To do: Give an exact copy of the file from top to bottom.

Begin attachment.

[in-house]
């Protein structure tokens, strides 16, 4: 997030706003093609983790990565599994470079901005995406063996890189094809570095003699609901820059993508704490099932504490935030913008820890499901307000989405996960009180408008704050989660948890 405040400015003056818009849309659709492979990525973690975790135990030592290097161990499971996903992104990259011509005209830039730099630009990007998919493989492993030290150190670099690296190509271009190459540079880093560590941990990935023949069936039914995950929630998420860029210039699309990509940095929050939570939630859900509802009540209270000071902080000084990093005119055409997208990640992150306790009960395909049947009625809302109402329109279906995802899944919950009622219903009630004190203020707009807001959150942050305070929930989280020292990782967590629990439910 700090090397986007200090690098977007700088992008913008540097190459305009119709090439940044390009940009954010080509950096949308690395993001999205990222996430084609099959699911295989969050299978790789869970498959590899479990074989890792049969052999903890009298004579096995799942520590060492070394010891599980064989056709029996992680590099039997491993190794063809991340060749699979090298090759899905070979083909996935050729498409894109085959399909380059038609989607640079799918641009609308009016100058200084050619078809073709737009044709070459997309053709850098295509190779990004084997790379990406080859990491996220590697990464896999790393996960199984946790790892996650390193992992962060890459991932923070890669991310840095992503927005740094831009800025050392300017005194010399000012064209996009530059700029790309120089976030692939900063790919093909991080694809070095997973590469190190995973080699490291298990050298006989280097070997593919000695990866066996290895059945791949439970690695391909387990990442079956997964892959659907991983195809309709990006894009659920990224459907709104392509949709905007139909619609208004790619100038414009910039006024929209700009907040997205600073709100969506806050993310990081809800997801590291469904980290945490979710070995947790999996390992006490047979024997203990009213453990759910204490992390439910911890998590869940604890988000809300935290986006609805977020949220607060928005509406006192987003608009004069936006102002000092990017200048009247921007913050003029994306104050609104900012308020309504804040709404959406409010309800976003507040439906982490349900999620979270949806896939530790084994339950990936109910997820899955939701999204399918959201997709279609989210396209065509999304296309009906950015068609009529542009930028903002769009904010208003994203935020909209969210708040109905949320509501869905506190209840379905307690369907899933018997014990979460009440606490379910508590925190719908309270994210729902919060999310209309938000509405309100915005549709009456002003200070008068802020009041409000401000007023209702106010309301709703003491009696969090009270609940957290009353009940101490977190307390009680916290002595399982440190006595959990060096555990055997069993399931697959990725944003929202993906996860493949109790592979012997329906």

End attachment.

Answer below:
[in-house]
């Protein structure tokens, strides 16, 4: 997030706003093609983790990565599994470079901005995406063996890189094809570095003699609901820059993508704490099932504490935030913008820890499901307000989405996960009180408008704050989660948890 405040400015003056818009849309659709492979990525973690975790135990030592290097161990499971996903992104990259011509005209830039730099630009990007998919493989492993030290150190670099690296190509271009190459540079880093560590941990990935023949069936039914995950929630998420860029210039699309990509940095929050939570939630859900509802009540209270000071902080000084990093005119055409997208990640992150306790009960395909049947009625809302109402329109279906995802899944919950009622219903009630004190203020707009807001959150942050305070929930989280020292990782967590629990439910 700090090397986007200090690098977007700088992008913008540097190459305009119709090439940044390009940009954010080509950096949308690395993001999205990222996430084609099959699911295989969050299978790789869970498959590899479990074989890792049969052999903890009298004579096995799942520590060492070394010891599980064989056709029996992680590099039997491993190794063809991340060749699979090298090759899905070979083909996935050729498409894109085959399909380059038609989607640079799918641009609308009016100058200084050619078809073709737009044709070459997309053709850098295509190779990004084997790379990406080859990491996220590697990464896999790393996960199984946790790892996650390193992992962060890459991932923070890669991310840095992503927005740094831009800025050392300017005194010399000012064209996009530059700029790309120089976030692939900063790919093909991080694809070095997973590469190190995973080699490291298990050298006989280097070997593919000695990866066996290895059945791949439970690695391909387990990442079956997964892959659907991983195809309709990006894009659920990224459907709104392509949709905007139909619609208004790619100038414009910039006024929209700009907040997205600073709100969506806050993310990081809800997801590291469904980290945490979710070995947790999996390992006490047979024997203990009213453990759910204490992390439910911890998590869940604890988000809300935290986006609805977020949220607060928005509406006192987003608009004069936006102002000092990017200048009247921007913050003029994306104050609104900012308020309504804040709404959406409010309800976003507040439906982490349900999620979270949806896939530790084994339950990936109910997820899955939701999204399918959201997709279609989210396209065509999304296309009906950015068609009529542009930028903002769009904010208003994203935020909209969210708040109905949320509501869905506190209840379905307690369907899933018997014990979460009440606490379910508590925190719908309270994210729902919060999310209309938000509405309100915005549709009456002003200070008068802020009041409000401000007023209702106010309301709703003491009696969090009270609940957290009353009940101490977190307390009680916290002595399982440190006595959990060096555990055997069993399931697959990725944003929202993906996860493949109790592979012997329906």